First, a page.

Recent statements from Islamic State leadership suggests that Iraqi intelligence and counter-terrorism officers have managed to infiltrate the organization and caused major losses as a result, writes Abel Bari Atwan.
This is a significant development because such breakthroughs might weaken the structure of the group, cause rifts among the leaders and lead to assassinations of its senior personnel.
It is obvious that Islamic State would be the target of multiple intelligence efforts because of the unanticipated and rapid progress it has made in a few short months. All efforts are being made to halt it with and around the clock US-led airstrikes, and the fact that it is fighting on multiple fronts simultaneously may have diverted some of the focus away from all-important security matters within the organization.
We don’t know the extent of the damage caused by the Iraqi intelligence penetration as the State declines to provide further details, but we believe that the decision not to accept any Iraqi volunteers among their ranks is telling (although agents could also be hiding among the ranks of foreign Jihadists).
Al-Qaeda Central had several intelligence breakthroughs and several spies were detected and executed as AQ head of security Nasser al-Bahri relates in his memoir, ‘Guarding bin Laden: My Life in al-Qaeda.’
The most spectacular intelligence event in AQ history was when Jordanian intelligence recruited a successful doctor, Humam Khalil Mohammed Abu Mellal al-Balawi, to infiltrate AQ and assassinate Sheikh Osama bin Laden and his Deputy Ayman al-Zawahiri. The CIA also recruited Balawi but secretly he was being trained by AQ and the Taliban and, having arrived at the CIA’s Afghan HQ in Khost, he blew himself up and killed seven leading CIA personnel, including the head of the bin Laden unit who had just arrived from Langley, Virginia.
One of the field commanders of Al-Qaeda has informed us that attempts to penetrate the organization never ceased, and mostly by the Jordanian and Arab intelligence who sent spies under the guise volunteer jihadists to join its ranks. The same person said that Sheikh Osama bin Laden and his associates were able to uncover them by asking them to undertake a suicide mission at which point their fear would unmask them; they would then be interrogated, the true nature of their mission ascertained, and then executed.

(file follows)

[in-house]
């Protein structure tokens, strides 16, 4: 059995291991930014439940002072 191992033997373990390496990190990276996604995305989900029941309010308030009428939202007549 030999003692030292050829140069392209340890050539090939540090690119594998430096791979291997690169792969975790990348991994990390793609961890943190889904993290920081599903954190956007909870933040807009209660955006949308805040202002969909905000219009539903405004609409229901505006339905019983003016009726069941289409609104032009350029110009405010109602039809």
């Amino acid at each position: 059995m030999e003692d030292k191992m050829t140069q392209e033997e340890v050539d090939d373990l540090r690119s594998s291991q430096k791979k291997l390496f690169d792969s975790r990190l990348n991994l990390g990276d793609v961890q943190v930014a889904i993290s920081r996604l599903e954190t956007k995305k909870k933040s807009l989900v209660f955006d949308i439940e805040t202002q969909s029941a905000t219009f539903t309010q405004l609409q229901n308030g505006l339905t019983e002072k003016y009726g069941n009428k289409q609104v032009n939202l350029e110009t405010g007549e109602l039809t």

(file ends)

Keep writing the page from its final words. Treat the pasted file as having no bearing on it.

Palestinian organizations, too, have been subject to several major intelligence breakthroughs; Israeli spies even succeeded in infiltrating Yasser Arafat’s personal security detail. When Arafat heard about it, he wanted the guilty party imprisoned, not executed, but the late Salah Khalaf (Abu Iyad) insisted on his execution, and ordered the assassination team to take him to the sports city in Beirut.
Islamic Jihad also suffered an Israeli penetration, a sleeper agent was in the close company of its leader Fathi Shaqaqi and did nothing for four years until Shaqaqi traveled to Malta, where Mossad deemed it possible to execute him. The spy gave information about how he would be traveling to Malta from Tripoli where he had visited Muammar Gaddafi.
Two Mossad agents from the Mossad “Bayonet unit” gunned him down from the back of motor bikes on 26 October 1995, producing disarray within his organization since there was no likely successor.
Western and regional intelligence will be focusing all their efforts on penetrating Islamic State in order to understand how the organization is functioning and also to assassinate key leaders, perhaps even the Caliph himself, when the time is right.
Islamic State itself has a formidable intelligence apparatus, headed up by men from the spy agencies in Iraq and Syria who defected to the group. These men have trained volunteers and have in place many sophisticated operations with “listeners” everywhere and all the apparatus of the former Sadddam regime and that of President Assad; both infamous for their ruthless efficiency and violence.
The battle is now not only being fought on the ground but in terms of security and intelligence. Whose spies will perform the best? We have yet to see.